[<<][softarch][>>][..]
Mon Nov 13 10:01:32 EST 2017

Compile time pipes

A good way to look at the idea is to see it as compile time pipes:
tasks have byte-level interfaces, and can read/write one byte at a
time.  The task of the DSL / compiler writer is to make this
efficient.

Anything else can be built on top of that.

Is this CSP channels?


But once byte channels are there, one probably also wants object
channels.  Those need a central store.  This might be a problem.

Is it possible to keep it "linear", e.g. always copy objects?

Byte channels might be too simplistic, but they do compile well down
to any architecture.  Let's give it a try.

These are byte channels.  Buffers are not needed: when one byte is
written, the reader can continue to execute.  Buffering is then an
implementation detail and it should be possible to visualize a program
in a graph to see where buffering would be beneficial.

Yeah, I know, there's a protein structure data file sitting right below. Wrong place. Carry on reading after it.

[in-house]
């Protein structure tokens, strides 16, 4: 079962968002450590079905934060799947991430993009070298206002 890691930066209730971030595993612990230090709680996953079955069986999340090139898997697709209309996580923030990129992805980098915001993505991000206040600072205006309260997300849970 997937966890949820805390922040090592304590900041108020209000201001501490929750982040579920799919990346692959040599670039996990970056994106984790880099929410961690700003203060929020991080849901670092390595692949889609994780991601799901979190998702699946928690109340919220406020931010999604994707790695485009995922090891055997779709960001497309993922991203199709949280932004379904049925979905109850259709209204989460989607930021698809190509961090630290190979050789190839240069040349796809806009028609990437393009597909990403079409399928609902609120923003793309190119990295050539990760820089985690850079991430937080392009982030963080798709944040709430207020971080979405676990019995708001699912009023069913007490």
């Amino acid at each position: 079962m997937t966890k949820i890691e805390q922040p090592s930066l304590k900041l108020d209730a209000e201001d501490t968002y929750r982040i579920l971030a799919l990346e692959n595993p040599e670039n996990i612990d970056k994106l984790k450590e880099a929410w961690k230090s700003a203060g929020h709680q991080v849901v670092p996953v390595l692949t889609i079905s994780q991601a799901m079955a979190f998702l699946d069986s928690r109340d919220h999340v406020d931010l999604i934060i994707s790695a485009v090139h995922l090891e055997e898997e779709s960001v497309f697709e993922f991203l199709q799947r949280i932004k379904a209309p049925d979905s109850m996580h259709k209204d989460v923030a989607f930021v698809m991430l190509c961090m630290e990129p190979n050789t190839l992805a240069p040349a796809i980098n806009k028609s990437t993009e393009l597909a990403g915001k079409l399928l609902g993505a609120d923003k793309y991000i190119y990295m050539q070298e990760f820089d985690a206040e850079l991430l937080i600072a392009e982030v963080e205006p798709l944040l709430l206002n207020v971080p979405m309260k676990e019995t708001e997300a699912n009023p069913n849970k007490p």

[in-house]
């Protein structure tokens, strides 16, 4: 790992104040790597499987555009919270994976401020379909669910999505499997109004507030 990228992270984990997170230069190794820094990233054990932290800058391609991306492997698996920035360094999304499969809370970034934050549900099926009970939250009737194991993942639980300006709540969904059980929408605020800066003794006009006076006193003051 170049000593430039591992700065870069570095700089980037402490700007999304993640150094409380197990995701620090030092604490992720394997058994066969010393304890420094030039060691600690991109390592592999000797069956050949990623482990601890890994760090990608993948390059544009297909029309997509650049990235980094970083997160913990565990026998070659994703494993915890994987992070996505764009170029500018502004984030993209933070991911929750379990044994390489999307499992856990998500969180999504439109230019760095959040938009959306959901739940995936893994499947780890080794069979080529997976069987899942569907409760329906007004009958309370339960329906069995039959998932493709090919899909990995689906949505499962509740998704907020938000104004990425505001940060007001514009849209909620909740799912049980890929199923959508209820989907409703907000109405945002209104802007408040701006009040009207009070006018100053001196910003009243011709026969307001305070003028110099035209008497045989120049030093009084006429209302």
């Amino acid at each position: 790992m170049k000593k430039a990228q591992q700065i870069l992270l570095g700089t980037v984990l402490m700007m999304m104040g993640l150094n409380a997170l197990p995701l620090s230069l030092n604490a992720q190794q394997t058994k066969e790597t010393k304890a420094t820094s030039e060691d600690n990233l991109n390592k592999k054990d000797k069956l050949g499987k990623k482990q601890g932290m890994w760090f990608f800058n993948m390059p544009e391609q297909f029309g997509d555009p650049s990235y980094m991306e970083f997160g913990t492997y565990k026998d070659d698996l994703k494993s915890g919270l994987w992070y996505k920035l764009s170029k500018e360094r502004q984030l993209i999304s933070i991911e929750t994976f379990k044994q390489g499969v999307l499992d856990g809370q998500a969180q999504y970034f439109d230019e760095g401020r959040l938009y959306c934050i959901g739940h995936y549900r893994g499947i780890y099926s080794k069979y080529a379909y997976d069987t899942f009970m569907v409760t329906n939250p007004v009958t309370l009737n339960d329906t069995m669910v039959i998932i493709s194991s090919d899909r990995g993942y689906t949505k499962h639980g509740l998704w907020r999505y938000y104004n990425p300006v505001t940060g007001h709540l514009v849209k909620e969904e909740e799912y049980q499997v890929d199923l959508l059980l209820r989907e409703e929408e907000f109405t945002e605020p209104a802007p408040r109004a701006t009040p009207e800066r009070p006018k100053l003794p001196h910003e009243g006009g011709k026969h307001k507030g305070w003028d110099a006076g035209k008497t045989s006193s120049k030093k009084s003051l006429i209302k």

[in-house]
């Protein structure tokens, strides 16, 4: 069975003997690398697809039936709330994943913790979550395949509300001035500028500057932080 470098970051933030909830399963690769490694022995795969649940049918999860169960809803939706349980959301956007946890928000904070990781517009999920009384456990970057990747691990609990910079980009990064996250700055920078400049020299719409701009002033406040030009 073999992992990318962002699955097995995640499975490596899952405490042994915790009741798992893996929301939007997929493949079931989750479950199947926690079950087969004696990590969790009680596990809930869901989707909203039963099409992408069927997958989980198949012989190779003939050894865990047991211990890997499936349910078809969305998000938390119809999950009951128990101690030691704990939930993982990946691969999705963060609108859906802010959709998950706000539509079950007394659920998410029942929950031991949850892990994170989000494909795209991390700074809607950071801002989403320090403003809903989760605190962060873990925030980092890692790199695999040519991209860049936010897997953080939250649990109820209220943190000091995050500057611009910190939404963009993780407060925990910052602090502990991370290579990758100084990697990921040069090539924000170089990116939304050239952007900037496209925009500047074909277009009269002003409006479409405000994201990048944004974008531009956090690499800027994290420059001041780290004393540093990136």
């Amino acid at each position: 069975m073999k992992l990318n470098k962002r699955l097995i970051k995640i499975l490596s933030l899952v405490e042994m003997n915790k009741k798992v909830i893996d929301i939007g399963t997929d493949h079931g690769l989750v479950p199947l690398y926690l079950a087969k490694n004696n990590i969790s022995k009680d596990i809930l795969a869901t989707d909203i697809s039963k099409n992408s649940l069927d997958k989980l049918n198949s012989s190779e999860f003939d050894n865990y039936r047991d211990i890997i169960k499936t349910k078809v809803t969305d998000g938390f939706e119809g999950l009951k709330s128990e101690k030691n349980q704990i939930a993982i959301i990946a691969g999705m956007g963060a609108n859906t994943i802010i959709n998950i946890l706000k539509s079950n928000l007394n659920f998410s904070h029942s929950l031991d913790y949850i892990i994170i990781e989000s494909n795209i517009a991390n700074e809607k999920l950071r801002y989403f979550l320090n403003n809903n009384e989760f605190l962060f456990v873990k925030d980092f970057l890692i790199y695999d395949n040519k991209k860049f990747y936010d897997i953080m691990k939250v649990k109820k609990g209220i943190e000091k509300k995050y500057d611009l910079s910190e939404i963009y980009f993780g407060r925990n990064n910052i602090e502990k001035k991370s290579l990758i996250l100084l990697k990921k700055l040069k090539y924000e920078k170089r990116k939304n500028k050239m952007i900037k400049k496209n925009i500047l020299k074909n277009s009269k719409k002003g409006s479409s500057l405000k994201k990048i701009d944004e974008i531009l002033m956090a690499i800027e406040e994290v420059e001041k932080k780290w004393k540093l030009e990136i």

When buffers are added, yielding is necessary, to indicate "done for
now", time to switch tasks.


The elements then become:

- Write programs in terms of byte pipes, or word pipes, or whatever
  unit makes sense for the program.  Often though, microcontrollers
  need to do byte-oriented protocols, so bytes are probably a good
  default.

- Observe that execution speed comes from buffering writes and reads,
  which removes task switch overhead for the producer and consumer
  loops.

- Make the entire connectivity graph concrete, and annotate it with
  static buffer sizes.





[Reply][About]
[<<][softarch][>>][..]